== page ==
Sorry,...couldn't resist the pun! So, there are lots of ways to demonstrate the rock cycle: cakes, melting jelly beans...but many of them are demonstrations rather than hands-on activities that the children can really get into.
Anyway, I had an idea. Unsurprisingly, I was eating chocolate when it came to me (how many of my ideas have been inspired by food or drink?)
The leg-work comes in grating bars of white, milk and dark chocolate
I put this into bowls in the middle of each table and told the children that it was sediment. (We'd had a look at a diagram of the rock cycle first). They spooned layers of each into little pots lined with cling film. This represented the layers of sediment building up over time.
We then used the cling film to lift out the 'rocks' and broke them open to see what had formed. I was thrilled with what we saw!
Voila! Sedimentary rock - made by applying pressure to layers of sediment. They even had the crumbly texture of sedimentary rocks. At each stage, the children drew diagrams of what formed and noted how.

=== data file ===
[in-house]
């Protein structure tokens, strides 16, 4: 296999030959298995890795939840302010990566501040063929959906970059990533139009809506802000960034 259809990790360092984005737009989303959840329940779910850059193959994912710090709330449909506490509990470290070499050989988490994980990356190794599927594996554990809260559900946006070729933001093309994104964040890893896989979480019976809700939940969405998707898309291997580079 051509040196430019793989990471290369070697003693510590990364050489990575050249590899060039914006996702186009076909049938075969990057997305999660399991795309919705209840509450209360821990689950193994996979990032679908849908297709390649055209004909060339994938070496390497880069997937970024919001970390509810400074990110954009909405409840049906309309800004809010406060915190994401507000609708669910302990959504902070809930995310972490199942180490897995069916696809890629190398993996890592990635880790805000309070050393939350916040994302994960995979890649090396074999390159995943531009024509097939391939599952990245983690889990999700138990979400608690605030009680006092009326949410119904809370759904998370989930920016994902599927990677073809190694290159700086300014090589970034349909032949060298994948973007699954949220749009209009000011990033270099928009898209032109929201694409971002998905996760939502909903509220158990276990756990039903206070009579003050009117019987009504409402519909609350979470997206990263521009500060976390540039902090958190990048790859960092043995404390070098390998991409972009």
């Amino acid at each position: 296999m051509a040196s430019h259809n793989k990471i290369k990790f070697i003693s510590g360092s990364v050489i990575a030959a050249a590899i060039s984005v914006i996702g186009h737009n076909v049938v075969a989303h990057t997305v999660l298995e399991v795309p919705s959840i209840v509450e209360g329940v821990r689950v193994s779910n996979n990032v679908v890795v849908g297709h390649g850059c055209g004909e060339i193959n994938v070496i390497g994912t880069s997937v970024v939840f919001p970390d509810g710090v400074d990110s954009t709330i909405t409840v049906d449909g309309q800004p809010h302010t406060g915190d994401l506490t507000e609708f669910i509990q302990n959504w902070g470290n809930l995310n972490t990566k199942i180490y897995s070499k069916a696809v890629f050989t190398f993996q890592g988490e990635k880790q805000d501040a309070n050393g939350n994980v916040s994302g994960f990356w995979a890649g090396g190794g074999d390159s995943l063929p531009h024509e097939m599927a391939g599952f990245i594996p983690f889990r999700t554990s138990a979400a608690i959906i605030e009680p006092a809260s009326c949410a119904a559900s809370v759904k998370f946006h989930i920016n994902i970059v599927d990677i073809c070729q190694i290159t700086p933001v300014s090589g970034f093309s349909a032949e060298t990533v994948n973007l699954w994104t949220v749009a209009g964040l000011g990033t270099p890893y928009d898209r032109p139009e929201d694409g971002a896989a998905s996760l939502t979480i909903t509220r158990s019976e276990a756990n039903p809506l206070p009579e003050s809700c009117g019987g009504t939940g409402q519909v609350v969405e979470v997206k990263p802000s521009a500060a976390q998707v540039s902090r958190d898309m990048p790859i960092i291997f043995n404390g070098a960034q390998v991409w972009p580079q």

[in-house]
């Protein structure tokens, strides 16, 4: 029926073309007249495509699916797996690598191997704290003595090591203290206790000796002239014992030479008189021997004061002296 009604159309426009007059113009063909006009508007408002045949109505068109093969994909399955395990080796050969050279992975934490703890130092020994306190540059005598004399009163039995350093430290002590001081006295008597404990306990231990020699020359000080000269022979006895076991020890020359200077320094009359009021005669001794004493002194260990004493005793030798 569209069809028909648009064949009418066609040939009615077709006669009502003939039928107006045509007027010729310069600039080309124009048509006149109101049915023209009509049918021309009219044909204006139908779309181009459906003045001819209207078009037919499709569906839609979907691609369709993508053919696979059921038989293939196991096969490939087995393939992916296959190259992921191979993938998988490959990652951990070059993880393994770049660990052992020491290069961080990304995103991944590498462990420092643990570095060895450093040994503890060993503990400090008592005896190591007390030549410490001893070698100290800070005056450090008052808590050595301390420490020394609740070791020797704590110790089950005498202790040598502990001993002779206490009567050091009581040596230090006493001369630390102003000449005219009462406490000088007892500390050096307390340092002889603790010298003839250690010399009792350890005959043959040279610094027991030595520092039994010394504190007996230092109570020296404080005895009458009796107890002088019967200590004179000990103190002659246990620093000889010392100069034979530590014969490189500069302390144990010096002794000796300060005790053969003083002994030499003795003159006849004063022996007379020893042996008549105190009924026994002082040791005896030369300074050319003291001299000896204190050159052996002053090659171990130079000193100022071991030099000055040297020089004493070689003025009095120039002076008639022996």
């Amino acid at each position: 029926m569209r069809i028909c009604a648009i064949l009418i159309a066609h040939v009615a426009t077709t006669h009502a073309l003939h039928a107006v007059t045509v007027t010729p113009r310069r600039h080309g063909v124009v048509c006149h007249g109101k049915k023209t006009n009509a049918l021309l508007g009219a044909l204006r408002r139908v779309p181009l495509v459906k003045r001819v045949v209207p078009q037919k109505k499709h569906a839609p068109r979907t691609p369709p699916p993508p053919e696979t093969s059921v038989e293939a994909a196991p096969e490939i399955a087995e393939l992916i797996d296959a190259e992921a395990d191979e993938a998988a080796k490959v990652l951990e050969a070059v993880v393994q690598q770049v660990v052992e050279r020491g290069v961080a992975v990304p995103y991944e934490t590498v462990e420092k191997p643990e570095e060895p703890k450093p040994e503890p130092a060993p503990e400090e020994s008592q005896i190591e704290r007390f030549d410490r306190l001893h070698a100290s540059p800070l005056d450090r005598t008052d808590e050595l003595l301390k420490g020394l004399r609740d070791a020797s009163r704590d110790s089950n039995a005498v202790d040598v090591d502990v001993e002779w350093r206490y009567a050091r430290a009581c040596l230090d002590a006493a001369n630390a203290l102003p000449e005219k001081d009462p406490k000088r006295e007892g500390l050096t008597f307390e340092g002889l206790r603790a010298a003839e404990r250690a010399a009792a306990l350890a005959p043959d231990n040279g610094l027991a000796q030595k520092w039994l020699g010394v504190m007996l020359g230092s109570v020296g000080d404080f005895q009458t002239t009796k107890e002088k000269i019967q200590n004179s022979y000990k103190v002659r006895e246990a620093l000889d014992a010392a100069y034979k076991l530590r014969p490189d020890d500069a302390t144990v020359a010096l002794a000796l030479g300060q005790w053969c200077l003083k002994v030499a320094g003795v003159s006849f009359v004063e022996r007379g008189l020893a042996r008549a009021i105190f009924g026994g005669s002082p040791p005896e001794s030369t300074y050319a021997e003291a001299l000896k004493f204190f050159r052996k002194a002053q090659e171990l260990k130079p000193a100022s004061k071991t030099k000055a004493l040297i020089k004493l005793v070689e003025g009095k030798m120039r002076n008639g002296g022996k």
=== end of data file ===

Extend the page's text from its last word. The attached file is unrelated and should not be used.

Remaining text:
Next, we wrapped the 'rocks' back up in their cling film, then applied heat and pressure by squashing and squishing them (technical terms!). We did this for a couple of minutes whilst talking about the heat from our hands. We unwrapped them and...metamorphic rock! You can still see the different parts of the original sediment.
I loved this project! It really showed the children how different rock types form and that a rock can move from one type to the other under the right conditions. We had so much fun with this hand-on science lesson and the children really gained a good understanding of how rocks form. This helped a lot when we moved on to fossil formation and they had no trouble suggesting reasons for fossils being most common in sedimentary rock.
Hi! I'm Mrs P: passionate primary school teacher!